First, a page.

When many Afghans woke up on the morning of their landmark presidential election on April 5, they discovered they could no longer send or receive SMS text messages.
The Telecommunications Ministry, which gave no prior warning of the controversial move, said it had disabled all SMS services at the request of the Electoral Complaints Commission (ECC) from early morning to 4 p.m. local time, when most polling stations will close.
The text services of all the major telecommunication companies operating in Afghanistan -- including Etisalat, AWCC, and Roshan -- have all been blocked.
The ECC, however, denies making the request. In fact, ECC chief Sattar Sadat criticized the move, saying that "such actions could prevent a transparent election process and monitoring process."
It is unclear what provoked the move. And in the absence of clear facts, there has been no shortage of speculation.
Some argue that the Afghan government is attempting to prevent candidates from last-minute campaigning. The campaign teams of two front-runners, Abdullah Abdullah and Zalmai Rasul, have been accused of sending hundreds of thousands of text messages urging people to vote for them over the past two days.
If true, this would be a clear violation of election rules. Under existing legislation, all campaigning must stop 48 hours before election day. During the so-called period of silence, campaigning is strictly banned and candidates who violate the rule face fines and other penalties handed out by the ECC.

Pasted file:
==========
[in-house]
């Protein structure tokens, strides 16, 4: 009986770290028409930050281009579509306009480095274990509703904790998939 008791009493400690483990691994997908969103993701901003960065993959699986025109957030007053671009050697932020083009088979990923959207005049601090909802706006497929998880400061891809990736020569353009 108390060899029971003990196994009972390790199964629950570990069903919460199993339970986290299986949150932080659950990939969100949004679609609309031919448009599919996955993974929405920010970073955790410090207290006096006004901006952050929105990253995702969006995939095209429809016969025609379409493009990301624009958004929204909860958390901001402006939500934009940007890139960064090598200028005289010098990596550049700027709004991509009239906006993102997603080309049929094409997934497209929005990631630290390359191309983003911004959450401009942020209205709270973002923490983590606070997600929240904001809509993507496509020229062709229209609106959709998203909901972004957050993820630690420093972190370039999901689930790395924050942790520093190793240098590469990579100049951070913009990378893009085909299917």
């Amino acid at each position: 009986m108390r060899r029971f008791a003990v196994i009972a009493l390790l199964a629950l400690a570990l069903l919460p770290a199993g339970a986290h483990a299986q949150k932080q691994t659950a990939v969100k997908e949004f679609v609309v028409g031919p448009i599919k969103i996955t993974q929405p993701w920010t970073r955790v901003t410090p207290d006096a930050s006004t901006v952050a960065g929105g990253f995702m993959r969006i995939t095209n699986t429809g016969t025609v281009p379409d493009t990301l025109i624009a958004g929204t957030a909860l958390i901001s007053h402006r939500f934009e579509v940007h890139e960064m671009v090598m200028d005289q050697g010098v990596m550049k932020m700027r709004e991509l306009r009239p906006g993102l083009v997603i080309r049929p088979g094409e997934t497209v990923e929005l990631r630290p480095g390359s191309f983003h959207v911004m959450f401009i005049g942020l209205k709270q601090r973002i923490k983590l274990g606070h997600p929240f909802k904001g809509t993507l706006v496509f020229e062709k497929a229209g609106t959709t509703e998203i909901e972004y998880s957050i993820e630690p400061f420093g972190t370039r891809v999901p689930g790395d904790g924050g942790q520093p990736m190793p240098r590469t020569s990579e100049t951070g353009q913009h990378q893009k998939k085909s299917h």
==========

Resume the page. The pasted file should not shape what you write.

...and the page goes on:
Others say the government's texting ban is a security measure to prevent militants from using them for attacks. The Taliban has often used mobile phones to detonate improvised explosive devices (IEDs), a favorite weapon of the militant group.
There is also speculation that the ban was imposed to prevent the Taliban from sending threatening messages to voters and discouraging them from going to the polls. The Taliban has vowed to disrupt the vote and kill any Afghans who participate in the election. The government has beefed up security in a bid to attract a higher turnout after only one-third of eligible voters cast their ballots in the 2009 presidential election.
Whatever the reason, the SMS ban has made the jobs of the 200,000 Afghan election observers much harder. These observers depend on texting to communicate with colleagues and report electoral irregularities. Observers have already complained of being unable to do their jobs properly because of the ban.
-- Frud Bezhan